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Theater review: 'Kurios' is Cirque du Soleil’s most astonishing spectacle in years

Adam Feldman

Book Online

Cirque du Soleil’s KuriosCabinet of Curiosities is a procession of wonders: the Canadian circus giant’s sharpest, sexiest, most stylish production in years. In a departure from the otherworldly themes for which Cirque is best known, writer-director Michel Laprise embraces a steampunk aesthetic: metal and leather, chunky robots, glowing filaments under glass, a singer with a phonograph horn on her head. The style may be retro, but the acts—and the technical ingenuity that makes them possible—are fully up-to-date.

Ukraine’s Andrii Bondarenko projects insouciant ease as he perches gracefully atop a Jenga-like tower of chairs in a dinner-party sequence that is cleverly mirrored from above. Taiwan’s Chih-Min Tuan, a yo-yo master, performs dazzlingly quick, ravey skills with glowing pocket watches. Russian-American brothers Roman and Vitali Tomanov, initially presented as conjoined twins, separate to swing shirtlessly through a cunningly coordinated strap act.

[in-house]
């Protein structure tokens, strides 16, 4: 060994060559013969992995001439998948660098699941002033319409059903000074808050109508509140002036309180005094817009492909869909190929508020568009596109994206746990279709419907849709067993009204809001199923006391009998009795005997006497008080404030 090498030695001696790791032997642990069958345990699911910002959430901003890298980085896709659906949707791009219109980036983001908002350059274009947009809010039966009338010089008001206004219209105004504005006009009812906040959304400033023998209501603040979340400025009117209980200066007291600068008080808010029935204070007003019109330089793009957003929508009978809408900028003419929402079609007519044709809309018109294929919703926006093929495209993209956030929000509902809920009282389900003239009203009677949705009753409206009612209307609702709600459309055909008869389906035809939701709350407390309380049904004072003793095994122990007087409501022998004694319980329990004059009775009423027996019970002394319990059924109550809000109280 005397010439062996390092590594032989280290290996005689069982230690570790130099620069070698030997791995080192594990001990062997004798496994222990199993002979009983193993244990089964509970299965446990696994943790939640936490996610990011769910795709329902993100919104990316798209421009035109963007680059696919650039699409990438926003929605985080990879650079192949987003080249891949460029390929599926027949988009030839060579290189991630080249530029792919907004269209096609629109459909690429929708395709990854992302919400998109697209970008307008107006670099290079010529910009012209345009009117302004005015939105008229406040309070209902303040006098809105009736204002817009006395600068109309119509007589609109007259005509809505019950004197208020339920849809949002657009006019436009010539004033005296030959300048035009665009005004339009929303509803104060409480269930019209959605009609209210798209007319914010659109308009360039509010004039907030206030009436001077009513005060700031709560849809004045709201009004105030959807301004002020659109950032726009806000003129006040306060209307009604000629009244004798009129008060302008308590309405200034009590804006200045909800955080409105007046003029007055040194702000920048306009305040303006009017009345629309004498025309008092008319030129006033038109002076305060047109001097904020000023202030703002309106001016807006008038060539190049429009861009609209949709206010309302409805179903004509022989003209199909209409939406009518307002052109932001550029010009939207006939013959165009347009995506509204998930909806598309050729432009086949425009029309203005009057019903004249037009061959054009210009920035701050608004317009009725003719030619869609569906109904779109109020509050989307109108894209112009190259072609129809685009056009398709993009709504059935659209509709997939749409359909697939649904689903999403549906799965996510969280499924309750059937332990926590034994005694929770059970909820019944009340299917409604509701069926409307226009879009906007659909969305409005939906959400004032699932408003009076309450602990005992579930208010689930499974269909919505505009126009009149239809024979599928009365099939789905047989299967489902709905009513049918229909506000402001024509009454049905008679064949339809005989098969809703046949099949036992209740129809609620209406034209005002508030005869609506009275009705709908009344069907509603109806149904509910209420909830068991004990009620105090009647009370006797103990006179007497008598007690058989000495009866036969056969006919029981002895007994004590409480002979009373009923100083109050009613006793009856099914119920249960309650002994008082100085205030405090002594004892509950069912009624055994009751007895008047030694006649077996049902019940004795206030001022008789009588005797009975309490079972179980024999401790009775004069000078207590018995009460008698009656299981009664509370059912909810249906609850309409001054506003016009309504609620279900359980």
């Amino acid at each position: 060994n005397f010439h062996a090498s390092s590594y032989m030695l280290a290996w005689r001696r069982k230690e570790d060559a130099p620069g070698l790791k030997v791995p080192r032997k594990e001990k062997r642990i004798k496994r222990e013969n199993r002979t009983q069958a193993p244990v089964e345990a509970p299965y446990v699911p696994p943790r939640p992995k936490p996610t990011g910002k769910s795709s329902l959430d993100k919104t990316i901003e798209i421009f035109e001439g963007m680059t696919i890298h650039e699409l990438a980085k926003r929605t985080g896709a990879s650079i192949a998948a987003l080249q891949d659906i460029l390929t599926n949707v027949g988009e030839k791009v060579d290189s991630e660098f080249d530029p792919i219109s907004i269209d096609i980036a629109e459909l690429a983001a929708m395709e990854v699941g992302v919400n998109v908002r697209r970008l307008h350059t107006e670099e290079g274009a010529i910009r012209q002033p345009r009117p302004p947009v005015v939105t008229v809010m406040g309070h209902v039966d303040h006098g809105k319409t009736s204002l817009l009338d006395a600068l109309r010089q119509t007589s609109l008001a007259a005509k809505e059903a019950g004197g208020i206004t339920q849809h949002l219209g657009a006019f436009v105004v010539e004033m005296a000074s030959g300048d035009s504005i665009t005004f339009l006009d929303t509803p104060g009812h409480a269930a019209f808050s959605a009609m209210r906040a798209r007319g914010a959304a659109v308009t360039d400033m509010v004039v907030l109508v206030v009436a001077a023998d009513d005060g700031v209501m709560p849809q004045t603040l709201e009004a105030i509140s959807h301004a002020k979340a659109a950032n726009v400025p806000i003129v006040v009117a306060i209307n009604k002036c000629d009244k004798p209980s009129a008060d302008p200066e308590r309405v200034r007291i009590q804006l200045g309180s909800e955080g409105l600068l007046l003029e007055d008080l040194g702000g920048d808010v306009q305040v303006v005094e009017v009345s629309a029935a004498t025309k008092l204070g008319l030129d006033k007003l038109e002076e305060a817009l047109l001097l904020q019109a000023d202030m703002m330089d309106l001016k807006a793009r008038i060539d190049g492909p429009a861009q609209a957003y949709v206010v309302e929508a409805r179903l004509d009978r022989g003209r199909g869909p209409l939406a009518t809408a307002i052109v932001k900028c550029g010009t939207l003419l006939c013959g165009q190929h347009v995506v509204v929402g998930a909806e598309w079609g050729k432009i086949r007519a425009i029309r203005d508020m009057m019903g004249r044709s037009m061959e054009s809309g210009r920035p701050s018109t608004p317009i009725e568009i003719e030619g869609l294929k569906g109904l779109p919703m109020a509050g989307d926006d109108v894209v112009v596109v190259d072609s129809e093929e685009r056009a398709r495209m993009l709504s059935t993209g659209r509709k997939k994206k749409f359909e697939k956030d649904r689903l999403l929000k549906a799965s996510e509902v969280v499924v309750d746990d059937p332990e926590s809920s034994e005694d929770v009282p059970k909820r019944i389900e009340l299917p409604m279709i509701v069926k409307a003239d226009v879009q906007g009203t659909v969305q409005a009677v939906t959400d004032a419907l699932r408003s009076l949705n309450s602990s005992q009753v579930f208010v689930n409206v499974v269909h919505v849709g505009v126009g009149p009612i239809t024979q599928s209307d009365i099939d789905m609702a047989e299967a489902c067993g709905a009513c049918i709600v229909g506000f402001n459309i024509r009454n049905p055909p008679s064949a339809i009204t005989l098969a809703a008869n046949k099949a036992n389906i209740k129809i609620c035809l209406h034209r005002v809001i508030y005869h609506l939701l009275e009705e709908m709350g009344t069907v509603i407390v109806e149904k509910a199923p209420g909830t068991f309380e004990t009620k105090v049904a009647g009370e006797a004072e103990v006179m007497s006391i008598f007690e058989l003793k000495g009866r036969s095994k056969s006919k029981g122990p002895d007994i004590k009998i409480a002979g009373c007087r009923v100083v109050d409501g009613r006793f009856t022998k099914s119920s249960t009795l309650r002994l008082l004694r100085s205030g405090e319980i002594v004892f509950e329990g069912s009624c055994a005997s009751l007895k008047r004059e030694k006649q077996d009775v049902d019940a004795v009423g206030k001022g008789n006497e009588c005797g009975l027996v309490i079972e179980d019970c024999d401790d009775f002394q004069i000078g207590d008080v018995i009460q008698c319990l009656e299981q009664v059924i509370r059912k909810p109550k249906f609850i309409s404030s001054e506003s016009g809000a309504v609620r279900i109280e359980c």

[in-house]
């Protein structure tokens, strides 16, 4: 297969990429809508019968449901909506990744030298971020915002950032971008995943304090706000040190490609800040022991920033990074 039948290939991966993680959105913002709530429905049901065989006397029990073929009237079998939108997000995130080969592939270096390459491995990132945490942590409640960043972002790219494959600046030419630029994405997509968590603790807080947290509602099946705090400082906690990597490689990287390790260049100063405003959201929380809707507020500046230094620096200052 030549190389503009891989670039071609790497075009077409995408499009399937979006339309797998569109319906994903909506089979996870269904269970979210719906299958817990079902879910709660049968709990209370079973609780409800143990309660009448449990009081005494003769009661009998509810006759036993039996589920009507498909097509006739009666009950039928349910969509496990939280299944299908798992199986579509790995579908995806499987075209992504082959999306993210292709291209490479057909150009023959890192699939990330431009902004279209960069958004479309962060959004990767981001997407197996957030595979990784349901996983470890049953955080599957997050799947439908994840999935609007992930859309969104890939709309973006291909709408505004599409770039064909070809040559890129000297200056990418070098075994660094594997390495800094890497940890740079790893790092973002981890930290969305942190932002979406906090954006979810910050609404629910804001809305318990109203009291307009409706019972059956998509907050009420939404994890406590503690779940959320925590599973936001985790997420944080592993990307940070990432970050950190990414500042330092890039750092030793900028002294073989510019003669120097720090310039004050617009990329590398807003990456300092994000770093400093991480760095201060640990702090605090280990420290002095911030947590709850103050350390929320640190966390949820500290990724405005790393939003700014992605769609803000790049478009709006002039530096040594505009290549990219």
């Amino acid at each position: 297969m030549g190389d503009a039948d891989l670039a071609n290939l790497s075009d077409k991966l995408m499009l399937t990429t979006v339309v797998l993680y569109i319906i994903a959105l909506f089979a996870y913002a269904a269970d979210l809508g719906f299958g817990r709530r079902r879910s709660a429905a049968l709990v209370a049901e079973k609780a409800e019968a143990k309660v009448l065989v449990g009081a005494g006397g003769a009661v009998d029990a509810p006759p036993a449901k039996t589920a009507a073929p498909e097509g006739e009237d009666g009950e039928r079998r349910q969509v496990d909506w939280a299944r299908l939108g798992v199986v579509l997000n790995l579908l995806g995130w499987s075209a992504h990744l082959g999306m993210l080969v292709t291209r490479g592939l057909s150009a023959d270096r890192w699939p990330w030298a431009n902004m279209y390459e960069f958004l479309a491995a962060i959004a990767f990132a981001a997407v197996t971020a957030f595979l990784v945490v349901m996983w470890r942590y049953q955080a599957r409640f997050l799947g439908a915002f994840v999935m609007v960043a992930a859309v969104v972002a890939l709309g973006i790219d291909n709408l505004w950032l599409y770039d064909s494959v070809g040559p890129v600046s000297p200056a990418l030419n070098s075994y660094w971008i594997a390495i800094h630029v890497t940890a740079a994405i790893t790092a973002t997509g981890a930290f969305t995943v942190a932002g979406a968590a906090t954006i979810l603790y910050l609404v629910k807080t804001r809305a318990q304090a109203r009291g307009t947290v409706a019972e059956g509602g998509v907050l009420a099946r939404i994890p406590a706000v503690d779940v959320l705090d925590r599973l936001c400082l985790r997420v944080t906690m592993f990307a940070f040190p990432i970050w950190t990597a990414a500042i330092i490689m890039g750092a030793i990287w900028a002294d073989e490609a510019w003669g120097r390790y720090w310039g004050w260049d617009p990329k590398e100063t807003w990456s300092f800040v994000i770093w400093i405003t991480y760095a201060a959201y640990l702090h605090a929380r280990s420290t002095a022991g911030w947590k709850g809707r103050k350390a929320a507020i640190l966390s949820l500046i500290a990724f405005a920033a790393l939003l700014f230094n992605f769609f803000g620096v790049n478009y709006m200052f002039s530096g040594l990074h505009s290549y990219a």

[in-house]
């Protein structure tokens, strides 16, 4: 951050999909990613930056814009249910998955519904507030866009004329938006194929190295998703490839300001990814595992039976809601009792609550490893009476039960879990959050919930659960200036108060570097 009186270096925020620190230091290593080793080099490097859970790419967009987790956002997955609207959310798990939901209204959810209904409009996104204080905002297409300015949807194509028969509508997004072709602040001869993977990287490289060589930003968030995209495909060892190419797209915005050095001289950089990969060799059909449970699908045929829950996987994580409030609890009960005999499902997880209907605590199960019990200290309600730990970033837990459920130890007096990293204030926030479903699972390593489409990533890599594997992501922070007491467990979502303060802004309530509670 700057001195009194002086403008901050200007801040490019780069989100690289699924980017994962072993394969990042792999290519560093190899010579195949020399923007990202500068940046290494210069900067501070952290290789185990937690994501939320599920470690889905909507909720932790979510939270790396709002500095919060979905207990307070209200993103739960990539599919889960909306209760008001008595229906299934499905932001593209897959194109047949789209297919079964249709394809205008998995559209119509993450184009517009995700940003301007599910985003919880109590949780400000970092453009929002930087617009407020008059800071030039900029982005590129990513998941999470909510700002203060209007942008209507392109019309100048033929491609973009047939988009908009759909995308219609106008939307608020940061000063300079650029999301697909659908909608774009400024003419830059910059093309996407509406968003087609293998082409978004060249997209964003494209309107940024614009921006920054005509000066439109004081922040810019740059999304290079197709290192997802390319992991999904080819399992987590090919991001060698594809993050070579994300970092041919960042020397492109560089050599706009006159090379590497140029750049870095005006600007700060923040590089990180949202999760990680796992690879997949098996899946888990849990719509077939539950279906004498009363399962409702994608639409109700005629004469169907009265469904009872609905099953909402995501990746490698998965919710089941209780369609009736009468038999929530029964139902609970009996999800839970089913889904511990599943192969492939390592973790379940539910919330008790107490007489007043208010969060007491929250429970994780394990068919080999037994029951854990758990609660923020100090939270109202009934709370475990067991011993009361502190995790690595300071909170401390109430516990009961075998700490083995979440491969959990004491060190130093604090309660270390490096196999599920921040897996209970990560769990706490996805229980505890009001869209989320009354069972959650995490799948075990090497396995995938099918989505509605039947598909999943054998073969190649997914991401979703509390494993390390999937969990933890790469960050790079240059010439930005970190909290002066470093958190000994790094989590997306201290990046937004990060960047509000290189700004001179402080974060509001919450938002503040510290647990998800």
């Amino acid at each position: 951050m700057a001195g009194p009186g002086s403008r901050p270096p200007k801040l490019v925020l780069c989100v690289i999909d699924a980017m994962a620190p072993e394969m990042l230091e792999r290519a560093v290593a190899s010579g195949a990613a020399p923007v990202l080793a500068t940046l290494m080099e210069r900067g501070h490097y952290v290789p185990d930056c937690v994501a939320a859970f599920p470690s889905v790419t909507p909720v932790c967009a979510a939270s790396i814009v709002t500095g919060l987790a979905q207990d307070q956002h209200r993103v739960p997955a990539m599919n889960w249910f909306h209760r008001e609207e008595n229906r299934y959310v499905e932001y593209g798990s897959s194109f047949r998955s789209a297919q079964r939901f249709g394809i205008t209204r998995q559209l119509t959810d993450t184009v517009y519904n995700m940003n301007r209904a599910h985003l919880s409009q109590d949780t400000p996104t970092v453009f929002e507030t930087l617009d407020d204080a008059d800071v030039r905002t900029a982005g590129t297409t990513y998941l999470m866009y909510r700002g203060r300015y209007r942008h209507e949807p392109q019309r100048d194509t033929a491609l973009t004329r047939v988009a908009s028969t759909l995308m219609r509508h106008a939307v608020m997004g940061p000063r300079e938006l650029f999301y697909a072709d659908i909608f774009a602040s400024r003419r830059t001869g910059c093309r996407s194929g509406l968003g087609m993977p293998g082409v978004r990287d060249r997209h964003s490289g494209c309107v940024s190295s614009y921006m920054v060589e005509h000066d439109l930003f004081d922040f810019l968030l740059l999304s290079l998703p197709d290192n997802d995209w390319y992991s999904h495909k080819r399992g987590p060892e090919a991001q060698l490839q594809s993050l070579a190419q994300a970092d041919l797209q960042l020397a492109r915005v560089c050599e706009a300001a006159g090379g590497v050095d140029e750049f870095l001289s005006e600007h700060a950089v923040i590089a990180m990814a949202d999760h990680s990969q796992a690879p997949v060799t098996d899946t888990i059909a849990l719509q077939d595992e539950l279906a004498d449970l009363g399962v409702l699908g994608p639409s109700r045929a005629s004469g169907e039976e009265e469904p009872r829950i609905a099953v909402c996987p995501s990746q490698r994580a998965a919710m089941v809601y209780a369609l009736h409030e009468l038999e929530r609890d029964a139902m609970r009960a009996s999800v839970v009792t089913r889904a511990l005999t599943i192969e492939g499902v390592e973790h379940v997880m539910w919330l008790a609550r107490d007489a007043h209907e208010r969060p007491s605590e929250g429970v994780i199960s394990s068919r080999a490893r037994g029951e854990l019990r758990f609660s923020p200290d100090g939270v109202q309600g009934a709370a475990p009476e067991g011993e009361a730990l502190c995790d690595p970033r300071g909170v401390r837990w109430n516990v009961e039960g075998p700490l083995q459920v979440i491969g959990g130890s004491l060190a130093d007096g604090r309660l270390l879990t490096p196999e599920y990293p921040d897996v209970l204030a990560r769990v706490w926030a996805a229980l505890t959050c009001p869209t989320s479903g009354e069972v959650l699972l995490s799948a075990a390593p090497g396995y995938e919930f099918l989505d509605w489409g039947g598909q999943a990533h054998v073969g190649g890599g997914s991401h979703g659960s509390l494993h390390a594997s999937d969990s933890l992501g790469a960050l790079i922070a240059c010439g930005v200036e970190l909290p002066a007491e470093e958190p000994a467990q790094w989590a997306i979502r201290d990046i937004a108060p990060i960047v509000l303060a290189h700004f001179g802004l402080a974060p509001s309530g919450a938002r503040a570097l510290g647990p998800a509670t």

Additional variety is provided by well-honed comic acts. Argentina’s Facundo Gimenez hilariously depicts a date interrupted by animal instincts, and Spain’s Nico Baixas performs a marvelous variation on hand puppetry in which his hand is the puppet—like The Addams Family’s Thing let loose—with manual antics that are projected onto a giant paper lantern.

In its thrilling union of evocative old-time aesthetics and stunning international talent, Kurios seems determined to be, as old circus hype would have it, the greatest show on earth. Watching it, agape with pleasure, you may not disagree.  

Next to the Hard Rock Stadium, 347 Don Sula Dr, Miami Gardens. Dec 10–Jan 29: various dates and times; $33–$255. Click here for full ticket and venue information.

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